Running to the Left
Rep. Chris Van Hollen (D-Md), a critic of President Bush's decision to invade Iraq, is facing an opponent in this year's Democratic primary who says he's merely paying lip service to the anti-war movement.
Since being elected in 2002, Van Hollen has consistently said the war was a mistake. Last year, Van Hollen supported an amendment calling on Bush to develop a plan to withdraw troops from Iraq.
But because Van Hollen has voted to fund the war, Deborah Vollmer has decided to run against him this year. "He continues to be an enabler to the Bush administration," said Vollmer, a Democratic activist who lives in Chevy Chase.
"I just think it is time for members of Congress to develop some spine and vote against funding for the war. "
Van Hollen was unavailable to comment last week. Since the incumbent remains popular, Vollmer will probably be little more than an annoyance as Van Hollen seeks a third term.
But Vollmer's candidacy could serve as a barometer of how far Democratic primary voters want Congress to go to stop the war. It also underscores a national trend in which Democrats are being forced to justify their stance on the war.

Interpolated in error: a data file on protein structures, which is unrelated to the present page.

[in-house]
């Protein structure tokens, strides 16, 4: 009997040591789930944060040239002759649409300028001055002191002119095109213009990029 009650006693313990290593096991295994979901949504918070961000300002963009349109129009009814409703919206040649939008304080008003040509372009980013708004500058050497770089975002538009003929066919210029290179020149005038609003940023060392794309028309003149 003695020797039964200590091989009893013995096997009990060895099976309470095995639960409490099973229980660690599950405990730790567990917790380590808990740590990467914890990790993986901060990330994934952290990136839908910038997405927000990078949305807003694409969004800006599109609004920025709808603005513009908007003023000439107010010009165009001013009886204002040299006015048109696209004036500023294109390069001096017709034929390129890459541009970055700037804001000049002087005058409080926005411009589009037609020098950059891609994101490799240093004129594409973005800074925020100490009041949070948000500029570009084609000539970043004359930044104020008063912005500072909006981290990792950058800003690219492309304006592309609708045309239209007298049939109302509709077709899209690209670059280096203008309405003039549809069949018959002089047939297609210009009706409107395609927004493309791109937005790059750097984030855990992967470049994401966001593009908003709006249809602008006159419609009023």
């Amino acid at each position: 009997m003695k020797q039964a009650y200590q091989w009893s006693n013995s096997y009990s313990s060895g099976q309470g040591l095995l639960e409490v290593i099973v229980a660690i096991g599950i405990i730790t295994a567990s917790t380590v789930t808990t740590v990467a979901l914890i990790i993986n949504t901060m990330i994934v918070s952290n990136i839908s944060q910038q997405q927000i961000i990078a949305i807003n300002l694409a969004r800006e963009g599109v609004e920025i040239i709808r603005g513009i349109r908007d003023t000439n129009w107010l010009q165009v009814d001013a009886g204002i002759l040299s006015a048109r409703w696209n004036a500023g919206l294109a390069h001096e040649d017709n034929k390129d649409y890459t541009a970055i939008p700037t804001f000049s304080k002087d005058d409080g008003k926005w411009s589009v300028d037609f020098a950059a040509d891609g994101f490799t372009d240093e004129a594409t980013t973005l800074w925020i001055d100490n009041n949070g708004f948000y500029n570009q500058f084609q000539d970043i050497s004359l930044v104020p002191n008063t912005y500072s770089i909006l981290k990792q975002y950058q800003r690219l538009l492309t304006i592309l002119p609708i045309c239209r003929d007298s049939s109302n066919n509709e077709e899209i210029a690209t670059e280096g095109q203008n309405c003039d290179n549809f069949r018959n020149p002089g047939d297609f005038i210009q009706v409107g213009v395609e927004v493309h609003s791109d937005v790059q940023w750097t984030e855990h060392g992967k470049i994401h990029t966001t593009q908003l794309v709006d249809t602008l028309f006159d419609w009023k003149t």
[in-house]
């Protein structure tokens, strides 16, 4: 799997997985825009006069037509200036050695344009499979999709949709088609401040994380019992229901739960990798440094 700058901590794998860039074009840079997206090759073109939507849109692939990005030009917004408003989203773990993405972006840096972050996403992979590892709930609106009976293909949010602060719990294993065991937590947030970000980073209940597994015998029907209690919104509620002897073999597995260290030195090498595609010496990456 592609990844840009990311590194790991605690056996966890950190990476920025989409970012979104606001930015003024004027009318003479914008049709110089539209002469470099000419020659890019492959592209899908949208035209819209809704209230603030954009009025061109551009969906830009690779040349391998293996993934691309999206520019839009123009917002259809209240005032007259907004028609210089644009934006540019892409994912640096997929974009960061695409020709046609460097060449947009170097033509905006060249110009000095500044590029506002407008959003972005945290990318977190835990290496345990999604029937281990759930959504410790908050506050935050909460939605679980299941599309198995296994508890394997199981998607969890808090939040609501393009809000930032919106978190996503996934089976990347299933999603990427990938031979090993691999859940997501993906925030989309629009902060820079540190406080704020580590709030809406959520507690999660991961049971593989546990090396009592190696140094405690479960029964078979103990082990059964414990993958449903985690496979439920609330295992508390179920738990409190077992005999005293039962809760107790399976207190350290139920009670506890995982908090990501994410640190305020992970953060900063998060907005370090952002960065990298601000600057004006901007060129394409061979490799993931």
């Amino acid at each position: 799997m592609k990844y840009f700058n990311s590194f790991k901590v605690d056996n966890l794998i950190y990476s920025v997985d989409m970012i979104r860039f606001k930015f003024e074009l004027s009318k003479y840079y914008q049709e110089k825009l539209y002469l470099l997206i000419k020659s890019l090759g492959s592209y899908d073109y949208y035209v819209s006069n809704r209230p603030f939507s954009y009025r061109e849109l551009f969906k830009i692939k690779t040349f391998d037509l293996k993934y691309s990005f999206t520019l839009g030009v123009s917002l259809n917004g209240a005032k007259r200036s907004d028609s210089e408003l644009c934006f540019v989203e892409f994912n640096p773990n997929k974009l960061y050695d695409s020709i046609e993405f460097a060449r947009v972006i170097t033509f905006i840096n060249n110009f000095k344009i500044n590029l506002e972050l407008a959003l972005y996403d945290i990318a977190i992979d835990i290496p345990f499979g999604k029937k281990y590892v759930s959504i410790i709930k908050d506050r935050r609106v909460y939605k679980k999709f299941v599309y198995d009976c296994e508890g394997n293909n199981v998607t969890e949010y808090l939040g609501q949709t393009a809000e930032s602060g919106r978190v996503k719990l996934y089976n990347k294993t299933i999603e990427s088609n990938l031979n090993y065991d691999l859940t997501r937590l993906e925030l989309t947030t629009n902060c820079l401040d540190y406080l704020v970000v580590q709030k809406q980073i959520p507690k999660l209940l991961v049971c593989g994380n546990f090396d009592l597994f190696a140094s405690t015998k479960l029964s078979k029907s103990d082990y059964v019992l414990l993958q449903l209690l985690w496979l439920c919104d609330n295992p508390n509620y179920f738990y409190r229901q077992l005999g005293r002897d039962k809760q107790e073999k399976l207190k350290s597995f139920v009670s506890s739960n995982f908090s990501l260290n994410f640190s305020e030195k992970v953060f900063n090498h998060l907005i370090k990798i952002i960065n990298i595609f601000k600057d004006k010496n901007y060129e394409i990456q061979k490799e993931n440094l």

Sen. Joe Lieberman (D-Conn.) and Sen. Maria Cantwell (D-Wash), both of whom voted in 2002 to authorize the use of force in Iraq, are facing aggressive primary challenges this year from anti-war Democrats.
Van Hollen, who represents parts of heavily Democratic Montgomery and Prince George's Counties, has opposed the war since the beginning. But Vollmer says he should be doing more to put a stop to it, especially because sentiment against the war runs high in the 8th district.
Van Hollen, Vollmer notes, has refused to join the "Out of Iraq Caucus," a group of 72 House members who want an immediate withdrawal of troops.
Vollmer, a longtime peace activist, also had hoped that Van Hollen would send a message to the Bush administration by voting against it's request for more money to pay for the war. In March, Van Hollen voted to allocate an additional $68 billion to pay for the wars in Iraq and Afghanistan.
Van Hollen has also fielded questions in recent weeks from constituents over his acceptance of campaign contributions from defense contractors.
Vollmer isn't a newcomer to politics, either. In 1992 and 1996, when she lived in California, she was the Democratic nominee against Rep. Bill Thomas (R-Ca). After moving to Maryland, she was an unsuccessful candidate in the Democratic primary in 1998, 2000 and 2002--when Van Hollen won the nomination.
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